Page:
Jennifer (Creighton) Beachy of Function Pottery: “I fell in love with the art form as soon as I got into the ceramics studio. I took two classes before graduating college and was totally immersed in pottery 100%. My ceramics professor started a retirement venture and opened a lakeside gallery studio. I asked to to work there and to continue to study ceramics. I started part-time right away. From the start, my goal was to be my own boss."
“A few years ago, I dove into my current business, Function Pottery, full-time. I started my Etsy shop and was mostly doing shows around Ohio, both of which led to wholesale and consignment accounts. Now my business is continuing to gain momentum and direction. Once the online store took off, I felt optimistic. I’m always busy and I have very few slow seasons these days.”
Read Jennifer’s full story: Artist and Maker Jennifer Creighton Shares Two Reasons Why You Can't Afford to Undervalue Your Work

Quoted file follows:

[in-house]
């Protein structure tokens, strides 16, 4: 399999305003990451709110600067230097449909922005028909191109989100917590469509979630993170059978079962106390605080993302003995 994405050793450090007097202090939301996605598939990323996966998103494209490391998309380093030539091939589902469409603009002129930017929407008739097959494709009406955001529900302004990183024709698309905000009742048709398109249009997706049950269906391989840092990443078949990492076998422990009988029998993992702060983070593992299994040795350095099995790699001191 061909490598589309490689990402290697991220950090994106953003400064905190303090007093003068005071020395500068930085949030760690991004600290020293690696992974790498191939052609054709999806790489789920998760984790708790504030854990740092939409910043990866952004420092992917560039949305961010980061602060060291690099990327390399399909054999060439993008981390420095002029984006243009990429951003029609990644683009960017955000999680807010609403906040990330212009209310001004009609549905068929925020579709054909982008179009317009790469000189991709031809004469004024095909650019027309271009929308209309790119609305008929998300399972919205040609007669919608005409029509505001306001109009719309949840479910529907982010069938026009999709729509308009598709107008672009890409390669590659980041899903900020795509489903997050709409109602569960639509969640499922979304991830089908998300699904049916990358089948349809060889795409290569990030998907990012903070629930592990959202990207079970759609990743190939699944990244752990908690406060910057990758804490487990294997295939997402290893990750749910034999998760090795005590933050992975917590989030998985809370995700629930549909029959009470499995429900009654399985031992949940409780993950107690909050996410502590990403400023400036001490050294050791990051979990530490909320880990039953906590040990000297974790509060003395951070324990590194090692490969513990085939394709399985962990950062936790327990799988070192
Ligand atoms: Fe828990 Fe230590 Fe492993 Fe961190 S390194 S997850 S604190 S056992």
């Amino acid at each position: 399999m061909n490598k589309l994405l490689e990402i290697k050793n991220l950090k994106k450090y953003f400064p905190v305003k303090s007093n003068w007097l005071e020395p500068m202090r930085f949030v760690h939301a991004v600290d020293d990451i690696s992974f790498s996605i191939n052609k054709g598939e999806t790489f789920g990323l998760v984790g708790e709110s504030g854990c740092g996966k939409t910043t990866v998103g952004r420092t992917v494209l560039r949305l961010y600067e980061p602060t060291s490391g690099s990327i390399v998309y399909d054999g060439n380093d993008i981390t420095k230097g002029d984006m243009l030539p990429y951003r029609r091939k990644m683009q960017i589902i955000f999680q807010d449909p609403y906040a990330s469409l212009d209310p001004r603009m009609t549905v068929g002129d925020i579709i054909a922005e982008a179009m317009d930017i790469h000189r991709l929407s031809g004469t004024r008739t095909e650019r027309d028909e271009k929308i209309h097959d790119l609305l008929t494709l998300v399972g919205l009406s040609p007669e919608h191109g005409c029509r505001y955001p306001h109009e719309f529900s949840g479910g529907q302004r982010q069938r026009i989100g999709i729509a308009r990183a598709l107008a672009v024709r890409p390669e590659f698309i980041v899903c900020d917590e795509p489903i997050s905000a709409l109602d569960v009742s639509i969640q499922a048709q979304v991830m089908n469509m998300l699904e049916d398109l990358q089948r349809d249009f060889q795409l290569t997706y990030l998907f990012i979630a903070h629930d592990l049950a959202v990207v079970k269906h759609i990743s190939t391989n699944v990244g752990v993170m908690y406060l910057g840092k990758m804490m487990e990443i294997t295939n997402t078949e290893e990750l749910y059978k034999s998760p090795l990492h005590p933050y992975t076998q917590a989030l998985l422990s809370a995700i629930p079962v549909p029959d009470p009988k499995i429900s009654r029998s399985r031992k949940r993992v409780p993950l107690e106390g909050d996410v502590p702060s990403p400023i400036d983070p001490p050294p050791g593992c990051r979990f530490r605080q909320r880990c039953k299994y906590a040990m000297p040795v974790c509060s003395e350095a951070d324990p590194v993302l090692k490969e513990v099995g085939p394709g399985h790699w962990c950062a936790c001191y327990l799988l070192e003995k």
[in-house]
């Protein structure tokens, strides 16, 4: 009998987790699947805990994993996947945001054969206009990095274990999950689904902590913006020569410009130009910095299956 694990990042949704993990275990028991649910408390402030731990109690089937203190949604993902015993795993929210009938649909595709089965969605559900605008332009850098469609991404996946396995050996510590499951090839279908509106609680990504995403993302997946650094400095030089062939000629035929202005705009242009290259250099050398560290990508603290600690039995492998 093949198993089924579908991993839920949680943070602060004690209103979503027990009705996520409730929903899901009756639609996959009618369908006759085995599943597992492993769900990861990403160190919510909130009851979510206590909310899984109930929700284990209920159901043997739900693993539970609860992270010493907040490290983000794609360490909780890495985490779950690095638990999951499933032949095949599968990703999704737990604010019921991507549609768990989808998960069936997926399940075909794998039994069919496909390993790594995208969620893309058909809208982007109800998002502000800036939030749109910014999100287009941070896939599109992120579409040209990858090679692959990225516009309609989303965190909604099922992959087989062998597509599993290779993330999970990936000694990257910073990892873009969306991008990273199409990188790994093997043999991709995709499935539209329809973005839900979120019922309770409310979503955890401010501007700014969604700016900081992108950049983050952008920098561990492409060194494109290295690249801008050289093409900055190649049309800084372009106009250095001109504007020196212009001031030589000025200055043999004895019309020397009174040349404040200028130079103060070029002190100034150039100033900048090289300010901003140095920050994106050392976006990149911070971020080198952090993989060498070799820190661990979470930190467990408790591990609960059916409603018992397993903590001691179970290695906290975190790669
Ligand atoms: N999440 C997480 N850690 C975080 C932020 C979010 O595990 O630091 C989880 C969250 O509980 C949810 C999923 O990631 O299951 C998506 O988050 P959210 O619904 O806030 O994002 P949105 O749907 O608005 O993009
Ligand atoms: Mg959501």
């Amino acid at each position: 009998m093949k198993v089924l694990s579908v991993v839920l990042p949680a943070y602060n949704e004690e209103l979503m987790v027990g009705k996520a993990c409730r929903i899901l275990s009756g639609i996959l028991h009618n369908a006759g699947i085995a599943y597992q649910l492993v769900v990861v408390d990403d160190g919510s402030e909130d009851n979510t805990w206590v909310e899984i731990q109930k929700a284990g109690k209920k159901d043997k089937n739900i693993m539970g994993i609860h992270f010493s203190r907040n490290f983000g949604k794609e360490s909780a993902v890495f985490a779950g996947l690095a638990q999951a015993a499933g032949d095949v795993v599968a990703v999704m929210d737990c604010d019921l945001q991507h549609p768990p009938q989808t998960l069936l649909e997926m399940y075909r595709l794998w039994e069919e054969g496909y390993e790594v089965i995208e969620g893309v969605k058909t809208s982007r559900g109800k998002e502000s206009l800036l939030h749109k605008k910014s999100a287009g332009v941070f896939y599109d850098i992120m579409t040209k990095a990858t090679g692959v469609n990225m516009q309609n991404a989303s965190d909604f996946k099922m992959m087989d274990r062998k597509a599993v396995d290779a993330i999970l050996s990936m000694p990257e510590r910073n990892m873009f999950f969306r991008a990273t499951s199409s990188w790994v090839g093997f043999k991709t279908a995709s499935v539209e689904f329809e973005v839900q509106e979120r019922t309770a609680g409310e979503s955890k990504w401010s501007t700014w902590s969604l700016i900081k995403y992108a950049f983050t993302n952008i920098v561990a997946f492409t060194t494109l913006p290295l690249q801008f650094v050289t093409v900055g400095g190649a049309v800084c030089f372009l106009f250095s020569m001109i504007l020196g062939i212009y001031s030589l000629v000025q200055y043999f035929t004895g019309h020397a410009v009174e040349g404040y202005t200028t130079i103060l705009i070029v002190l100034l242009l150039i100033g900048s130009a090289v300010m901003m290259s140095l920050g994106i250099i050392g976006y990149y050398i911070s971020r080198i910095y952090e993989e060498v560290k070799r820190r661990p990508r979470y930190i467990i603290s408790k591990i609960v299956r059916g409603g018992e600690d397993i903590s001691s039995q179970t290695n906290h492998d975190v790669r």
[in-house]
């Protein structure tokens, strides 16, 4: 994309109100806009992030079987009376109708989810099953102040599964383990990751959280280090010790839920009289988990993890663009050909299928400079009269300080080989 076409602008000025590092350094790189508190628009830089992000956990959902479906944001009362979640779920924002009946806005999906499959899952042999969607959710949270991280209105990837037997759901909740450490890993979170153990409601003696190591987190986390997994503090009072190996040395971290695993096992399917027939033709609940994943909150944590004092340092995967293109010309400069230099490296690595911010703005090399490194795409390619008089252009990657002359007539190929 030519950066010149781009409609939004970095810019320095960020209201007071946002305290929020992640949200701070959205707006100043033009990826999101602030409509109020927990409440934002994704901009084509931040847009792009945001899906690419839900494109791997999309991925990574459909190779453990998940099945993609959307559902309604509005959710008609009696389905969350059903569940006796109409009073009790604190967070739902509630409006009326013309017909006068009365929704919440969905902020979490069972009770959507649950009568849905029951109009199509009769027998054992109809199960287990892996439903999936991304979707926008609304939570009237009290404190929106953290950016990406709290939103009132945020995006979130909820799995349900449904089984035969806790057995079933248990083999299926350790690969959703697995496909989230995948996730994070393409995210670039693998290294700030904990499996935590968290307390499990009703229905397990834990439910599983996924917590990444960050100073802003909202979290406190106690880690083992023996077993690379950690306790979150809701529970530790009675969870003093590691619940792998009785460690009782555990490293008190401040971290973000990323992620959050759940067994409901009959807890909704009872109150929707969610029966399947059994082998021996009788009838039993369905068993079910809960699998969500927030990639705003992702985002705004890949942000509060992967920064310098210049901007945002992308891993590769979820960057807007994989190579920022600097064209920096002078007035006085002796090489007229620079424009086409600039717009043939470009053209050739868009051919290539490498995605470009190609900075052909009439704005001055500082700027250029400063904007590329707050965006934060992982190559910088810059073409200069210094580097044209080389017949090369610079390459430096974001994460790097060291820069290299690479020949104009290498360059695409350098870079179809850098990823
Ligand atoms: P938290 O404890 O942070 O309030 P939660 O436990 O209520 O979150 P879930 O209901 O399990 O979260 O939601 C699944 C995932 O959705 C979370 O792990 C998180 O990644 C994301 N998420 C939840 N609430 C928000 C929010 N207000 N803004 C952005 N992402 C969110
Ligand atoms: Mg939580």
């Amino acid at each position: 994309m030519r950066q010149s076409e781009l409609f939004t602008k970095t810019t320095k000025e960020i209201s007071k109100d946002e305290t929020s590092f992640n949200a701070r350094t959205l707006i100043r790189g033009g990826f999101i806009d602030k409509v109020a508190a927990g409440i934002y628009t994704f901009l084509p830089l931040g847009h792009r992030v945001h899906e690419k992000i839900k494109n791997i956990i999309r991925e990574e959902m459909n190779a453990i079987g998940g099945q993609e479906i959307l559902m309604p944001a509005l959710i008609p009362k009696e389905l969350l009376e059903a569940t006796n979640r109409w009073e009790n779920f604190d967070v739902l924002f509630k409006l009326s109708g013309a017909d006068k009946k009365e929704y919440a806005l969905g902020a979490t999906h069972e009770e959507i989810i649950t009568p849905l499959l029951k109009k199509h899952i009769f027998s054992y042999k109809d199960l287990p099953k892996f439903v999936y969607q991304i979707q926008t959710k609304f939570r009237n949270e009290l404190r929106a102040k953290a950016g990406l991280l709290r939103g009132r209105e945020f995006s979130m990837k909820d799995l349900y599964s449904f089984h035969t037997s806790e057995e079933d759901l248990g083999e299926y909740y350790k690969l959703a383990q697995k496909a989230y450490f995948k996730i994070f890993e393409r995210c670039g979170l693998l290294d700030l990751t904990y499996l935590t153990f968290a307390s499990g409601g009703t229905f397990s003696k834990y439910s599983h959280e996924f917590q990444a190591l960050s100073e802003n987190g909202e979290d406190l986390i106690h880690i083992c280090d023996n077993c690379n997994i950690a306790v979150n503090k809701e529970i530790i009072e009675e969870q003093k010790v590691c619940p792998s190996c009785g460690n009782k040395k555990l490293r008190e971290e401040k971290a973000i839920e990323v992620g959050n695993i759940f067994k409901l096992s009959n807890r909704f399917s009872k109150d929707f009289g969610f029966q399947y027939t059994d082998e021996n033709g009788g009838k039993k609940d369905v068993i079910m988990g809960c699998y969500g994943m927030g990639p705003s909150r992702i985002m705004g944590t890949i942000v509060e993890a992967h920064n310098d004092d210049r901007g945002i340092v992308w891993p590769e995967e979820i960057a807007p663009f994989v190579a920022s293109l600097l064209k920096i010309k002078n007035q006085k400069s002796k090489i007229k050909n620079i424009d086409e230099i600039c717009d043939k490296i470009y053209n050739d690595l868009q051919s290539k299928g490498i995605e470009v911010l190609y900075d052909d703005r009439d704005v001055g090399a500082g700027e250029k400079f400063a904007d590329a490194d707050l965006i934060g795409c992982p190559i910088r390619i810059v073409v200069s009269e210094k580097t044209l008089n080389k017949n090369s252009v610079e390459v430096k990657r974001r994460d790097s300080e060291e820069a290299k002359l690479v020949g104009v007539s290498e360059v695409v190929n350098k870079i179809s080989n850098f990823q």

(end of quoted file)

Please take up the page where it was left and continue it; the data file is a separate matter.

Amelia Black of Amelia Black Ceramics: “I originally studied design, going on to work in architecture, industrial design and design research for more than a decade. But over the last few years, I felt unfulfilled focusing purely on digital art. I think most people who work in design love creating objects, and when I found myself missing that, I returned to my passion for making ceramics. I joined a group of makers in April 2015, and together we have a large studio space. After six months, I built up enough of an online following to start my business. I’m part of a strong community of ceramicists in Brooklyn, New York.”
“The exact moment when I realized this could be a real business happened when I took my ceramics to the Renegade Craft Fair in New York. It was the first time I was selling outside my local community, where I already had a small market. And... I sold out in one day! The response was huge, and it helped me understand my work and how people relate to it. Half of the people who bought pieces that day sent me a direct message on Instagram with pictures of the ceramics in their homes!”
Read Amelia’s full story: How I Learned to Stop Stressing about Pricing and Start Crunching the Numbers. Meet Amelia Black